Advancing forest aboveground biomass mapping by integrating GEDI with other Earth Observation data using a cloud computing platform: A case study of Alabama, United States

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Janaki Sandamali, Lana Narine


Forest aboveground biomass (AGB) is a crucial indicator for monitoring carbon and requires accurate quantification. This study aimed to advance AGB estimation using open access Earth observation (EO) data and cloud computing, focusing on Alabama, USA. The specific objectives were to: (1) develop a workflow for creating a 30 m forest AGBD map with GEDI, using GEE, (2) evaluate and compare GEDI-derived maps from ecoregion-specific models with estimates derived from a generalized modeling approach, and (3) compare GEDI-derived AGBD map with existing field inventory data and global AGB product. Utilizing GEE, GEDI footprint-level (~25 m diameter) AGBD was extrapolated with EO and ancillary data by employing random forest machine learning. Two estimation approaches were assessed: statewide and ecoregion-specific models for Alabama's six ecoregions. Ecoregion models showed superior accuracy (R²: 0.34–0.73; RMSE: 49.09–53.78 Mg/ha) compared to the statewide model (R²: 0.32; RMSE: 70.48 Mg/ha). Validation with Forest Inventory and Analysis data and the European Space Agency Climate Change Initiative AGBD yielded R² of 0.50 and 0.81, and RMSE of 33.95 Mg/ha and 83.12 Mg/ha, respectively. The study underscores the importance of ecoregion-specific modeling and demonstrates the potential of open-access EO data and platforms in advancing AGB estimation.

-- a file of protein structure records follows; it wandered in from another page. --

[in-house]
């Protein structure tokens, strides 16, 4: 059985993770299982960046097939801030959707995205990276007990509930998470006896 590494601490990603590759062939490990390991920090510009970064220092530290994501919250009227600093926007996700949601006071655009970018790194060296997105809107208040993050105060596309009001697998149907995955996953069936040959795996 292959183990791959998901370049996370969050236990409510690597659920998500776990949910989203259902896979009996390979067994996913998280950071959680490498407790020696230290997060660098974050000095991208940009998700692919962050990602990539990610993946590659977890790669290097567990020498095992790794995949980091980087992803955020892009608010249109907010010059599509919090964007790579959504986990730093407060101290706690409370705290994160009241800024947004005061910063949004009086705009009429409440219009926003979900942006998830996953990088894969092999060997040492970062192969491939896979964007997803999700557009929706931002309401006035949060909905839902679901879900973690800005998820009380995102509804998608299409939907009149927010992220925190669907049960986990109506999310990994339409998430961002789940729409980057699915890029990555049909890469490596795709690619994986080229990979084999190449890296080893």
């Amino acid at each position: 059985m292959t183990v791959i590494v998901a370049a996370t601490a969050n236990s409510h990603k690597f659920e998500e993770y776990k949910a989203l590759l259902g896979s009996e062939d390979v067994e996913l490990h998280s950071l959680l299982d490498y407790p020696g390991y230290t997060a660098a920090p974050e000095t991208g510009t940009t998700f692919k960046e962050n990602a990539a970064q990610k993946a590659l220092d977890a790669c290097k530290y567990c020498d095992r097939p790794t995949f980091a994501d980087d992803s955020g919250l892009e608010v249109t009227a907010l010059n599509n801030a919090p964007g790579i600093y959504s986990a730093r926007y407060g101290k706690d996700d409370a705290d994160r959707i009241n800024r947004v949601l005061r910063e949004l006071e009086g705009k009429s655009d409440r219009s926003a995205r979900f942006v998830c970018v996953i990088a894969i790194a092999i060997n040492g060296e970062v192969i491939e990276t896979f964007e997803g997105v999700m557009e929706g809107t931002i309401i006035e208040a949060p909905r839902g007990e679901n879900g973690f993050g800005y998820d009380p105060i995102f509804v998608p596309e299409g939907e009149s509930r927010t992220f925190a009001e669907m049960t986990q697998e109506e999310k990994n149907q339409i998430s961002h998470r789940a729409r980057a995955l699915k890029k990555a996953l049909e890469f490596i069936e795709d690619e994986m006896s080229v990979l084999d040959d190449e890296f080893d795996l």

Applied Statistics, Climate, Earth Sciences, Environmental Monitoring, Environmental Sciences, Forest Management, Other Forestry and Forest Sciences


aboveground biomass, ecoregions, GEDI, LiDAR, remote sensing


Published: 2024-04-06 09:45

Last Updated: 2024-04-06 16:45


CC BY Attribution 4.0 International

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Conflict of interest statement:
The authors report there are no competing interests to declare.

Data Availability (Reason not available):
The data used in this study are entirely based on open-access sources and resulting maps are available upon reasonable request to the corresponding author.